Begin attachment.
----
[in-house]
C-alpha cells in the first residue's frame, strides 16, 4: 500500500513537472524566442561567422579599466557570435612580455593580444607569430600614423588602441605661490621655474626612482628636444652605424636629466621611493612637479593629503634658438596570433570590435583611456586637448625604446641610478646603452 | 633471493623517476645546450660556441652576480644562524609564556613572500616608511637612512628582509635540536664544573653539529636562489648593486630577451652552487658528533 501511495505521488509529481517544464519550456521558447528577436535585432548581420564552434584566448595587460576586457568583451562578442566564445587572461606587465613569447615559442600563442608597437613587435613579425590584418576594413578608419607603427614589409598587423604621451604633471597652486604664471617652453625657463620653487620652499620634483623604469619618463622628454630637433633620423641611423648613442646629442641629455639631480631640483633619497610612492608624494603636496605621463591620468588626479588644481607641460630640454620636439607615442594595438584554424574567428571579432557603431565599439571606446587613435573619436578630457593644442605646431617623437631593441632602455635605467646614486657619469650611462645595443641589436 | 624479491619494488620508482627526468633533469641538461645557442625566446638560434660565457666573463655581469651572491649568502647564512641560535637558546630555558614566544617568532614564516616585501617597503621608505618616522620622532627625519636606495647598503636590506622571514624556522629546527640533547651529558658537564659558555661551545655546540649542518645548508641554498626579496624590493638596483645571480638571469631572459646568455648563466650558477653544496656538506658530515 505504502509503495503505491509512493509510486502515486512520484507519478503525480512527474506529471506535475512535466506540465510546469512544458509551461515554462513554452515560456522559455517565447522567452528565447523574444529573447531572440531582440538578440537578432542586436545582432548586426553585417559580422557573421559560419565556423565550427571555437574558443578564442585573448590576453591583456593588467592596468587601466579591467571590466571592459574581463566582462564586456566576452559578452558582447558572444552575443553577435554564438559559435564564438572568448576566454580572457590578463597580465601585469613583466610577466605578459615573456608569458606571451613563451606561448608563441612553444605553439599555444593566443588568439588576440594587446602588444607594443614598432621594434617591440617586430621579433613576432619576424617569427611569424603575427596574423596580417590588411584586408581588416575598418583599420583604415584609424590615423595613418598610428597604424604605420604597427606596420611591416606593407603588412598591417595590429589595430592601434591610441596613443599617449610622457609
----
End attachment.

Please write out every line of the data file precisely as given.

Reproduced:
[in-house]
C-alpha cells in the first residue's frame, strides 16, 4: 500500500513537472524566442561567422579599466557570435612580455593580444607569430600614423588602441605661490621655474626612482628636444652605424636629466621611493612637479593629503634658438596570433570590435583611456586637448625604446641610478646603452 | 633471493623517476645546450660556441652576480644562524609564556613572500616608511637612512628582509635540536664544573653539529636562489648593486630577451652552487658528533 501511495505521488509529481517544464519550456521558447528577436535585432548581420564552434584566448595587460576586457568583451562578442566564445587572461606587465613569447615559442600563442608597437613587435613579425590584418576594413578608419607603427614589409598587423604621451604633471597652486604664471617652453625657463620653487620652499620634483623604469619618463622628454630637433633620423641611423648613442646629442641629455639631480631640483633619497610612492608624494603636496605621463591620468588626479588644481607641460630640454620636439607615442594595438584554424574567428571579432557603431565599439571606446587613435573619436578630457593644442605646431617623437631593441632602455635605467646614486657619469650611462645595443641589436 | 624479491619494488620508482627526468633533469641538461645557442625566446638560434660565457666573463655581469651572491649568502647564512641560535637558546630555558614566544617568532614564516616585501617597503621608505618616522620622532627625519636606495647598503636590506622571514624556522629546527640533547651529558658537564659558555661551545655546540649542518645548508641554498626579496624590493638596483645571480638571469631572459646568455648563466650558477653544496656538506658530515 505504502509503495503505491509512493509510486502515486512520484507519478503525480512527474506529471506535475512535466506540465510546469512544458509551461515554462513554452515560456522559455517565447522567452528565447523574444529573447531572440531582440538578440537578432542586436545582432548586426553585417559580422557573421559560419565556423565550427571555437574558443578564442585573448590576453591583456593588467592596468587601466579591467571590466571592459574581463566582462564586456566576452559578452558582447558572444552575443553577435554564438559559435564564438572568448576566454580572457590578463597580465601585469613583466610577466605578459615573456608569458606571451613563451606561448608563441612553444605553439599555444593566443588568439588576440594587446602588444607594443614598432621594434617591440617586430621579433613576432619576424617569427611569424603575427596574423596580417590588411584586408581588416575598418583599420583604415584609424590615423595613418598610428597604424604605420604597427606596420611591416606593407603588412598591417595590429589595430592601434591610441596613443599617449610622457609